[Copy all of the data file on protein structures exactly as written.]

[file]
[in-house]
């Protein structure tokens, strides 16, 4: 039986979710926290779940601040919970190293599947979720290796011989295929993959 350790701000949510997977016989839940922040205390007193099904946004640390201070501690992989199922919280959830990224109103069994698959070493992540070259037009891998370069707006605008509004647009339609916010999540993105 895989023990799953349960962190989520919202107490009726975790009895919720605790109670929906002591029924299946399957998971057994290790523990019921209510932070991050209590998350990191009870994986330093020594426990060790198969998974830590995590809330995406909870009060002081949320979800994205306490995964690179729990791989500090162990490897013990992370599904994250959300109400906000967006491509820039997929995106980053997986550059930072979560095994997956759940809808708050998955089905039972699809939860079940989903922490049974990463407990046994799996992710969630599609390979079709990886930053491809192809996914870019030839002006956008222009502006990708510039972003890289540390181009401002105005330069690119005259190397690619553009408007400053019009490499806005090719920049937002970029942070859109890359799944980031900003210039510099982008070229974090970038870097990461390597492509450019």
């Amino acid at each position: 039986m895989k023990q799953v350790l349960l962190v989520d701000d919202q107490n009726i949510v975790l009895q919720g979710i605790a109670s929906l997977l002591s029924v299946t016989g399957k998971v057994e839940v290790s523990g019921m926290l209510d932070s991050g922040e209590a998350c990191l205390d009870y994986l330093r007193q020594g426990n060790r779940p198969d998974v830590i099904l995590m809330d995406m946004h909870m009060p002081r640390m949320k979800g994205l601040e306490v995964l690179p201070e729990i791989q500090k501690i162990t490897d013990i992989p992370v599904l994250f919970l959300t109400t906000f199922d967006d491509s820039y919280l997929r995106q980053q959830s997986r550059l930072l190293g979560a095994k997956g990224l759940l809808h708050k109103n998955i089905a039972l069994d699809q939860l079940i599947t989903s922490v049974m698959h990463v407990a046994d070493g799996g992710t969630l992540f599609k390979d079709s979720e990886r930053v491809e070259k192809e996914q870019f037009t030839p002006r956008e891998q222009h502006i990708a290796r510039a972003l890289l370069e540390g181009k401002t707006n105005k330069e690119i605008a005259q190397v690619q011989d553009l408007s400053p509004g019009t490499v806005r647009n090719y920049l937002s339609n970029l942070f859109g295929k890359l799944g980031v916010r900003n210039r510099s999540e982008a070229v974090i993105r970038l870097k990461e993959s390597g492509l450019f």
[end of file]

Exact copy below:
[in-house]
């Protein structure tokens, strides 16, 4: 039986979710926290779940601040919970190293599947979720290796011989295929993959 350790701000949510997977016989839940922040205390007193099904946004640390201070501690992989199922919280959830990224109103069994698959070493992540070259037009891998370069707006605008509004647009339609916010999540993105 895989023990799953349960962190989520919202107490009726975790009895919720605790109670929906002591029924299946399957998971057994290790523990019921209510932070991050209590998350990191009870994986330093020594426990060790198969998974830590995590809330995406909870009060002081949320979800994205306490995964690179729990791989500090162990490897013990992370599904994250959300109400906000967006491509820039997929995106980053997986550059930072979560095994997956759940809808708050998955089905039972699809939860079940989903922490049974990463407990046994799996992710969630599609390979079709990886930053491809192809996914870019030839002006956008222009502006990708510039972003890289540390181009401002105005330069690119005259190397690619553009408007400053019009490499806005090719920049937002970029942070859109890359799944980031900003210039510099982008070229974090970038870097990461390597492509450019």
């Amino acid at each position: 039986m895989k023990q799953v350790l349960l962190v989520d701000d919202q107490n009726i949510v975790l009895q919720g979710i605790a109670s929906l997977l002591s029924v299946t016989g399957k998971v057994e839940v290790s523990g019921m926290l209510d932070s991050g922040e209590a998350c990191l205390d009870y994986l330093r007193q020594g426990n060790r779940p198969d998974v830590i099904l995590m809330d995406m946004h909870m009060p002081r640390m949320k979800g994205l601040e306490v995964l690179p201070e729990i791989q500090k501690i162990t490897d013990i992989p992370v599904l994250f919970l959300t109400t906000f199922d967006d491509s820039y919280l997929r995106q980053q959830s997986r550059l930072l190293g979560a095994k997956g990224l759940l809808h708050k109103n998955i089905a039972l069994d699809q939860l079940i599947t989903s922490v049974m698959h990463v407990a046994d070493g799996g992710t969630l992540f599609k390979d079709s979720e990886r930053v491809e070259k192809e996914q870019f037009t030839p002006r956008e891998q222009h502006i990708a290796r510039a972003l890289l370069e540390g181009k401002t707006n105005k330069e690119i605008a005259q190397v690619q011989d553009l408007s400053p509004g019009t490499v806005r647009n090719y920049l937002s339609n970029l942070f859109g295929k890359l799944g980031v916010r900003n210039r510099s999540e982008a070229v974090i993105r970038l870097k990461e993959s390597g492509l450019f």